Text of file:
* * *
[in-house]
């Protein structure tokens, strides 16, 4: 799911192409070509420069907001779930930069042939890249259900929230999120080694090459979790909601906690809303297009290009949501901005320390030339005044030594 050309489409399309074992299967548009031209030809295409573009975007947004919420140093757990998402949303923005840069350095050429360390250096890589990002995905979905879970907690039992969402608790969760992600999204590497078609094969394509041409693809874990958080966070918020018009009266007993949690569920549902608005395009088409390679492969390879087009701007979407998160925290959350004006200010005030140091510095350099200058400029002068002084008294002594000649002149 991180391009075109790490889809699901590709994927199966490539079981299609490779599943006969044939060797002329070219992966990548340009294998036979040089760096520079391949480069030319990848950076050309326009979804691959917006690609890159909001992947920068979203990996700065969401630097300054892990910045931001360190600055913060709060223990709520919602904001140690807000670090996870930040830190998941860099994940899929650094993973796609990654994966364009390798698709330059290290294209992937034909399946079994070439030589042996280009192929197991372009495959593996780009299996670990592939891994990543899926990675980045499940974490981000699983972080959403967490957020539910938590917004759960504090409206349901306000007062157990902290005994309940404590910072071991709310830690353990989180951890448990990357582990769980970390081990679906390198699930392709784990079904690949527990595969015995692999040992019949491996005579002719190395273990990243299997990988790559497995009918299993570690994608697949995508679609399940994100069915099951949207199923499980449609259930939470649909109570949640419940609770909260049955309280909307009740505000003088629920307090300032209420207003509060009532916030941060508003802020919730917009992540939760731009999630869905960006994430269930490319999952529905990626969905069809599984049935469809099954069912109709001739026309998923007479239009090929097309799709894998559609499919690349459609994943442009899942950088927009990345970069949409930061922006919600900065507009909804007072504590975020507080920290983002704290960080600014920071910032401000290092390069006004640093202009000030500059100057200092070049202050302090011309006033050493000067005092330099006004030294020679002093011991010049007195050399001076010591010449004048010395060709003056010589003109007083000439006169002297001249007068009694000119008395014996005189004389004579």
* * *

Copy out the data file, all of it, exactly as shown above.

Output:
[in-house]
């Protein structure tokens, strides 16, 4: 799911192409070509420069907001779930930069042939890249259900929230999120080694090459979790909601906690809303297009290009949501901005320390030339005044030594 050309489409399309074992299967548009031209030809295409573009975007947004919420140093757990998402949303923005840069350095050429360390250096890589990002995905979905879970907690039992969402608790969760992600999204590497078609094969394509041409693809874990958080966070918020018009009266007993949690569920549902608005395009088409390679492969390879087009701007979407998160925290959350004006200010005030140091510095350099200058400029002068002084008294002594000649002149 991180391009075109790490889809699901590709994927199966490539079981299609490779599943006969044939060797002329070219992966990548340009294998036979040089760096520079391949480069030319990848950076050309326009979804691959917006690609890159909001992947920068979203990996700065969401630097300054892990910045931001360190600055913060709060223990709520919602904001140690807000670090996870930040830190998941860099994940899929650094993973796609990654994966364009390798698709330059290290294209992937034909399946079994070439030589042996280009192929197991372009495959593996780009299996670990592939891994990543899926990675980045499940974490981000699983972080959403967490957020539910938590917004759960504090409206349901306000007062157990902290005994309940404590910072071991709310830690353990989180951890448990990357582990769980970390081990679906390198699930392709784990079904690949527990595969015995692999040992019949491996005579002719190395273990990243299997990988790559497995009918299993570690994608697949995508679609399940994100069915099951949207199923499980449609259930939470649909109570949640419940609770909260049955309280909307009740505000003088629920307090300032209420207003509060009532916030941060508003802020919730917009992540939760731009999630869905960006994430269930490319999952529905990626969905069809599984049935469809099954069912109709001739026309998923007479239009090929097309799709894998559609499919690349459609994943442009899942950088927009990345970069949409930061922006919600900065507009909804007072504590975020507080920290983002704290960080600014920071910032401000290092390069006004640093202009000030500059100057200092070049202050302090011309006033050493000067005092330099006004030294020679002093011991010049007195050399001076010591010449004048010395060709003056010589003109007083000439006169002297001249007068009694000119008395014996005189004389004579």